On the issue of contraception, reversible methods of birth control are acceptable in Islam as opposed to irreversible ones. Irreversible methods of birth control are considered unlawful (Wehbe-Alamah, 2008). In health education classes for example, it will be important to stress on the differences between such procedures to Muslim women in the class who may have language problems or to get an interpreter. Doing so will go a long way in preserving the cultural beliefs or may promote cultural repatterning for those who choose to act contrary to the beliefs of Islam.
A major criticism of transcultural care is that tolerance and respect of people from other cultures cannot be achieved by knowledge of the other culture. From researching the beliefs of the Muslim client, I have however been sensitized to what I may have to deal with in practice and I am convinced that I am in a position to be more tolerable and respectful of these beliefs since I am aware of the tenets on which such beliefs are based. It is worth knowing these beliefs before experiencing them in practice since I am in a position to use a non-judgemental approach towards the Muslim client. Also, such knowledge will make it possible for me to provide culturally congruent care to the Muslim client based on Leininger’s nursing modes of preserving, accommodating and repatterning. Inquiring from the client about other cultural needs remains the best and authentic source.
Providing culturally congruent care to the Muslim client will prove beneficial to the client as well as me (the nurse). First of all the Muslim client will be more satisfied with the care that I have to offer and this may increase compliance outcomes. This is in accordance with Leininger’s theory which predicts that if nursing care is designed with an awareness of cultural beliefs, values and practices, it will be more satisfying, acceptable and health promoting to clients (Luna, 1994). Secondly, providing culturally congruent care will strengthen the nurse-client relationship, fostering respect and trust. My own knowledge about the Muslim religion has increased as a result of writing this paper.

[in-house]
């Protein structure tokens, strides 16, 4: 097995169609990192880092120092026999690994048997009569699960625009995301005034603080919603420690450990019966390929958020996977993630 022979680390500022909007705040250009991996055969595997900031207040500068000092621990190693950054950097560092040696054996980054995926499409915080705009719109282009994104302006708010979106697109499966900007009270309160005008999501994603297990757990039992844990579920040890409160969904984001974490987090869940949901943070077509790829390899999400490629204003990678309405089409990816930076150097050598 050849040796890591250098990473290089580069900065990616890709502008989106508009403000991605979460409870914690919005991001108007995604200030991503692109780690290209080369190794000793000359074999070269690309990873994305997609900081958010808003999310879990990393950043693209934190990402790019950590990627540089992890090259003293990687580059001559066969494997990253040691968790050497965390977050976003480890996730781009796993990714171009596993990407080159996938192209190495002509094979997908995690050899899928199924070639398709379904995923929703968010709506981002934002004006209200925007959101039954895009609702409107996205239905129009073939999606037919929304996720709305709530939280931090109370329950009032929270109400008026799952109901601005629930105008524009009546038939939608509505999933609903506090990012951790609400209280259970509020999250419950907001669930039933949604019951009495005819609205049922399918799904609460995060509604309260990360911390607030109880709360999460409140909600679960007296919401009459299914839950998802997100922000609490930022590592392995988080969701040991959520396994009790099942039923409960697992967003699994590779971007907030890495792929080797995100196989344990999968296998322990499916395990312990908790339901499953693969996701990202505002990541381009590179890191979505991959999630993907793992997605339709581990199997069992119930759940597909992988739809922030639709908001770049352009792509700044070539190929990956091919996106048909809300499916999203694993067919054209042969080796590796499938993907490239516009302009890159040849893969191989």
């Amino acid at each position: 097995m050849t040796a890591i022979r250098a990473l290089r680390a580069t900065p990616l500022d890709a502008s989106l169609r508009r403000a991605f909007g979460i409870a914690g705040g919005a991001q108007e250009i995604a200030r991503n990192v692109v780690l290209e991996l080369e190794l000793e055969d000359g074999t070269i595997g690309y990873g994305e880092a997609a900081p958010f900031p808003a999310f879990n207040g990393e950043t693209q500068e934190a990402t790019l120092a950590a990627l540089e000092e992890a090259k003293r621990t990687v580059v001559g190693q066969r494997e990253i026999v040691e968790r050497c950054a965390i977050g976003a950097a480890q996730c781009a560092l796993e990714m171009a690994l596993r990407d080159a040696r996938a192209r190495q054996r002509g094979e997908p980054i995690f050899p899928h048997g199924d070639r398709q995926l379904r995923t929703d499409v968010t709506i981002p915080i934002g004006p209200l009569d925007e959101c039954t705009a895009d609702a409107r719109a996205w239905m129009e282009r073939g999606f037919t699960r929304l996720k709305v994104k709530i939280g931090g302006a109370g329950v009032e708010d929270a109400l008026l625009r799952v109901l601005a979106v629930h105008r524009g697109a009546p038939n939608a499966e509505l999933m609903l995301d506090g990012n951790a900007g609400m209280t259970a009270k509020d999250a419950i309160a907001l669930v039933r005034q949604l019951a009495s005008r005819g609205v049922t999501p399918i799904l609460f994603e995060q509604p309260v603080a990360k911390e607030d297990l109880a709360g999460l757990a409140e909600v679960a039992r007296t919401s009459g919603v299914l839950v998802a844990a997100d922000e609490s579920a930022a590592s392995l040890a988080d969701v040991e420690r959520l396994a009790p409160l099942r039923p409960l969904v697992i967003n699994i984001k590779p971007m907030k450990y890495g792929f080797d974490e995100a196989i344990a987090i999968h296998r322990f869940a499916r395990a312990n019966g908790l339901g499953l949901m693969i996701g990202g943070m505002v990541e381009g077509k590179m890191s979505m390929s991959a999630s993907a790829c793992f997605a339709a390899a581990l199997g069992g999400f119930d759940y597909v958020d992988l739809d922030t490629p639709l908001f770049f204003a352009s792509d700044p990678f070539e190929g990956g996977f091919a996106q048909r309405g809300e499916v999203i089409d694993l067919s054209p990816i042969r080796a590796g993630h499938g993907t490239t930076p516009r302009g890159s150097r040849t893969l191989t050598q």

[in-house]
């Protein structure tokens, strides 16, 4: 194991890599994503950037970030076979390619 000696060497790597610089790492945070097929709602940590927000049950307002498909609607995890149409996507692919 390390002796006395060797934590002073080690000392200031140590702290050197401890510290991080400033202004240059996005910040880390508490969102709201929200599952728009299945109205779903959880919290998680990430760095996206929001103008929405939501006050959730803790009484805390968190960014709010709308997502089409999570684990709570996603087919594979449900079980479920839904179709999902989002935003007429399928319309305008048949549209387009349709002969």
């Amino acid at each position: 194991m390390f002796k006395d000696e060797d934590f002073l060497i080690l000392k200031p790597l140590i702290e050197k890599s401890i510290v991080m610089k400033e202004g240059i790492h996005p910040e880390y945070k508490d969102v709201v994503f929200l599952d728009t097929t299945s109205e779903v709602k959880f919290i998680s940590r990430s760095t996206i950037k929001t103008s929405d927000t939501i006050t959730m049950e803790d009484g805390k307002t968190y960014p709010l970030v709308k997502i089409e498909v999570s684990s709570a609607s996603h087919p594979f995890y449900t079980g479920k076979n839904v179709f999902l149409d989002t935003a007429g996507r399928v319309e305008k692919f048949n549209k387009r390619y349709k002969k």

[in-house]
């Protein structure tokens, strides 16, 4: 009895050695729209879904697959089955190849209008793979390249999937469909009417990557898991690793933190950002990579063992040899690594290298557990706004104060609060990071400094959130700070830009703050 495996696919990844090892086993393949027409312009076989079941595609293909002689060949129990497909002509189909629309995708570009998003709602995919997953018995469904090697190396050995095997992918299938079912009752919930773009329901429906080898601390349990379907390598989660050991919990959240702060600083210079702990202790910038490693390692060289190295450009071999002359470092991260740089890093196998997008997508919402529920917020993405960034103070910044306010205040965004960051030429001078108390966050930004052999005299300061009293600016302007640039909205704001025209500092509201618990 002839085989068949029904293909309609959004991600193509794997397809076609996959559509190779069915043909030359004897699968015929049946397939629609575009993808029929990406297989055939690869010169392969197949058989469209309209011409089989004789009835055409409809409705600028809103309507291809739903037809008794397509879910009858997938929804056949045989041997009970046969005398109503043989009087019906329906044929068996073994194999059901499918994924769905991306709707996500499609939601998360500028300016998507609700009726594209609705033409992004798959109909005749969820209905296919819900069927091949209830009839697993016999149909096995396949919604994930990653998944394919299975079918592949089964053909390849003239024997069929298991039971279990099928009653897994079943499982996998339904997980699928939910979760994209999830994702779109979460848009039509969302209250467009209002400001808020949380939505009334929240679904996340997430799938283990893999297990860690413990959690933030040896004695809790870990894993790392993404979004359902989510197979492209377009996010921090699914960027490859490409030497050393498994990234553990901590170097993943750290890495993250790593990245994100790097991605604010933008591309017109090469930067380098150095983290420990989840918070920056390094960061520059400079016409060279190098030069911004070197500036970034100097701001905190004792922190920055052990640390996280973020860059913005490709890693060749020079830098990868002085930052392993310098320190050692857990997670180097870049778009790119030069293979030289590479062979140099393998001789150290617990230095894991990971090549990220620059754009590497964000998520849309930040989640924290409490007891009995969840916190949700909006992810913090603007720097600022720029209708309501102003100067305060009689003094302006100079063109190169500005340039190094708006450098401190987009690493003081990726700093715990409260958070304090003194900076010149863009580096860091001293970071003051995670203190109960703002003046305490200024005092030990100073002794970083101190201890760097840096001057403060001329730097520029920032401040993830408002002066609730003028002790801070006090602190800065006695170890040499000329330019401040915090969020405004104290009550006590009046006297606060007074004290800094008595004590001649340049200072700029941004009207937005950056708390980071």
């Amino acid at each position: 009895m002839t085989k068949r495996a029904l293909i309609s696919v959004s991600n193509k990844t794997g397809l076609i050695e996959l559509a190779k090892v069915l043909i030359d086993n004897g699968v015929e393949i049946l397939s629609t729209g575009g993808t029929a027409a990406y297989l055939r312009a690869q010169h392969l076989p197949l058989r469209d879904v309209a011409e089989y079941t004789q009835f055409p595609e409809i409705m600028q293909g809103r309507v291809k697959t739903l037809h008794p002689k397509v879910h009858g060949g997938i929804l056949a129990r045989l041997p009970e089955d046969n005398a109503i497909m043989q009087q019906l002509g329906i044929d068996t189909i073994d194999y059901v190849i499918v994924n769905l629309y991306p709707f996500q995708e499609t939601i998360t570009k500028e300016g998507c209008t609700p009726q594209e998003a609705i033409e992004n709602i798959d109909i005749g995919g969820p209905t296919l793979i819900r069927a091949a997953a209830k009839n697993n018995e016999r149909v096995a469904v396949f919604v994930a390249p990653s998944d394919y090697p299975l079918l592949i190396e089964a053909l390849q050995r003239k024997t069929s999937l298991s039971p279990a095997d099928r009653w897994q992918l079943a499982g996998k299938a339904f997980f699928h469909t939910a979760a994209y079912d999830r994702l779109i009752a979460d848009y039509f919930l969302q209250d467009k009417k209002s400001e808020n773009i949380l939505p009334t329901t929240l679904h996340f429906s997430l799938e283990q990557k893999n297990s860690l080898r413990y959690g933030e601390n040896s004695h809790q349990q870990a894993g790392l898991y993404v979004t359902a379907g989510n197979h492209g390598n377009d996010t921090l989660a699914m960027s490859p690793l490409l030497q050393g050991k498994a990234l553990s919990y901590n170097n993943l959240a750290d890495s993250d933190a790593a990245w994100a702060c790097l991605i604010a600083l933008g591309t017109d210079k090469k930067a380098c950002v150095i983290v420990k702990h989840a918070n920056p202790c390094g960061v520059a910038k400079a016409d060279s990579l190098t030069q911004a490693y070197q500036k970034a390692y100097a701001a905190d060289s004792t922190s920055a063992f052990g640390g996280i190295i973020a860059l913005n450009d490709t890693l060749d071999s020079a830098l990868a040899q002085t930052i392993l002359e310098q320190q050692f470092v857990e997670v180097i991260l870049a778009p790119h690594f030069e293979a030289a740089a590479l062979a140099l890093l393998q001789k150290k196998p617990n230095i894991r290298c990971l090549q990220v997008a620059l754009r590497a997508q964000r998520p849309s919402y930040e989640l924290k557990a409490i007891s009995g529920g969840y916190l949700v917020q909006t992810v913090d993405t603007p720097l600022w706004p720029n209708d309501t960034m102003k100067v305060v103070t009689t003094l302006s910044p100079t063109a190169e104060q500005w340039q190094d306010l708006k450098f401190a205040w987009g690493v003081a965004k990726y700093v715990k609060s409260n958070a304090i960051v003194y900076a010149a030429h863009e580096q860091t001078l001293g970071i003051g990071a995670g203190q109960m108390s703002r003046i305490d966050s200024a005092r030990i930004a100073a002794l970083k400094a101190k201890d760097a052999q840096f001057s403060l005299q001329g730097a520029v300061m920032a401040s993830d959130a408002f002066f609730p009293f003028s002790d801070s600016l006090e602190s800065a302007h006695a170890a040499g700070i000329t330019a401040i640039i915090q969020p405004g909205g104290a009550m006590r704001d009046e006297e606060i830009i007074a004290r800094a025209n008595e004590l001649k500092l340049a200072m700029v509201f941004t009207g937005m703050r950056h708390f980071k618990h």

In conclusion, I find Leininger’s theory a plausible one in providing culturally congruent care. It is from my own personal experience with a Muslim lady that I came to know how frustrating she found the health care system in Canada. For this lady, having a male physician attend to her and for that matter touch her is not an option unless she is unconscious or dead. It becomes obvious then, that care that is not congruent to one’s cultural beliefs may decrease patient outcomes as well as compliance to treatment plans. Conducting this research has given me the necessary knowledge which will serve as a foundation in caring for the Muslim client. Using Leininger’s nursing modes of preserving, accommodating and repatterning, I hope that the Muslim client will feel more satisfied under my care.